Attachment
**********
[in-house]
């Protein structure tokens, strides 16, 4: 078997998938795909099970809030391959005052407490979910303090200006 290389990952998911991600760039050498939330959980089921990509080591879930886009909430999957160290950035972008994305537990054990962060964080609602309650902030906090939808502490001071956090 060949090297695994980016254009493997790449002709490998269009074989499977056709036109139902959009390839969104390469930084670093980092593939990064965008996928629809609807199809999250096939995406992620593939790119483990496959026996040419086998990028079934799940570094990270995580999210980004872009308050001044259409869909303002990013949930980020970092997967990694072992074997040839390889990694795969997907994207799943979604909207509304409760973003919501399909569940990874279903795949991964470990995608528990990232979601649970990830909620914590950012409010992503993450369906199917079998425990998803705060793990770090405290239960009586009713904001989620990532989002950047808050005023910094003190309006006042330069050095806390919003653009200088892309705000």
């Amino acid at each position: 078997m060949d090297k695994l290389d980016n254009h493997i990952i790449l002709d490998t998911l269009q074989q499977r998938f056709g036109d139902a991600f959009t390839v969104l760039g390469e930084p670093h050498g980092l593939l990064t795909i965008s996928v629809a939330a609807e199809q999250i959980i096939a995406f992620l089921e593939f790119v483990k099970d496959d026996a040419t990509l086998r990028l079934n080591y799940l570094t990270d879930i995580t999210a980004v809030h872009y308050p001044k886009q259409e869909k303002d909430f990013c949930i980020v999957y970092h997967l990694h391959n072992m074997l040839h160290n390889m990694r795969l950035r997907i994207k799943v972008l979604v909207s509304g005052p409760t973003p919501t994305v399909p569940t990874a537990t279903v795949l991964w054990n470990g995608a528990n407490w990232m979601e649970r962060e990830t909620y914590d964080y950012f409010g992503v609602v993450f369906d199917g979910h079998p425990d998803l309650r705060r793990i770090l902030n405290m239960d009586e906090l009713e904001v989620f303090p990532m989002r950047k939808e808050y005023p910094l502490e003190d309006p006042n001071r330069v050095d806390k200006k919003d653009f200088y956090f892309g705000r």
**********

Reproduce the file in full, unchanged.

[in-house]
């Protein structure tokens, strides 16, 4: 078997998938795909099970809030391959005052407490979910303090200006 290389990952998911991600760039050498939330959980089921990509080591879930886009909430999957160290950035972008994305537990054990962060964080609602309650902030906090939808502490001071956090 060949090297695994980016254009493997790449002709490998269009074989499977056709036109139902959009390839969104390469930084670093980092593939990064965008996928629809609807199809999250096939995406992620593939790119483990496959026996040419086998990028079934799940570094990270995580999210980004872009308050001044259409869909303002990013949930980020970092997967990694072992074997040839390889990694795969997907994207799943979604909207509304409760973003919501399909569940990874279903795949991964470990995608528990990232979601649970990830909620914590950012409010992503993450369906199917079998425990998803705060793990770090405290239960009586009713904001989620990532989002950047808050005023910094003190309006006042330069050095806390919003653009200088892309705000």
């Amino acid at each position: 078997m060949d090297k695994l290389d980016n254009h493997i990952i790449l002709d490998t998911l269009q074989q499977r998938f056709g036109d139902a991600f959009t390839v969104l760039g390469e930084p670093h050498g980092l593939l990064t795909i965008s996928v629809a939330a609807e199809q999250i959980i096939a995406f992620l089921e593939f790119v483990k099970d496959d026996a040419t990509l086998r990028l079934n080591y799940l570094t990270d879930i995580t999210a980004v809030h872009y308050p001044k886009q259409e869909k303002d909430f990013c949930i980020v999957y970092h997967l990694h391959n072992m074997l040839h160290n390889m990694r795969l950035r997907i994207k799943v972008l979604v909207s509304g005052p409760t973003p919501t994305v399909p569940t990874a537990t279903v795949l991964w054990n470990g995608a528990n407490w990232m979601e649970r962060e990830t909620y914590d964080y950012f409010g992503v609602v993450f369906d199917g979910h079998p425990d998803l309650r705060r793990i770090l902030n405290m239960d009586e906090l009713e904001v989620f303090p990532m989002r950047k939808e808050y005023p910094l502490e003190d309006p006042n001071r330069v050095d806390k200006k919003d653009f200088y956090f892309g705000r």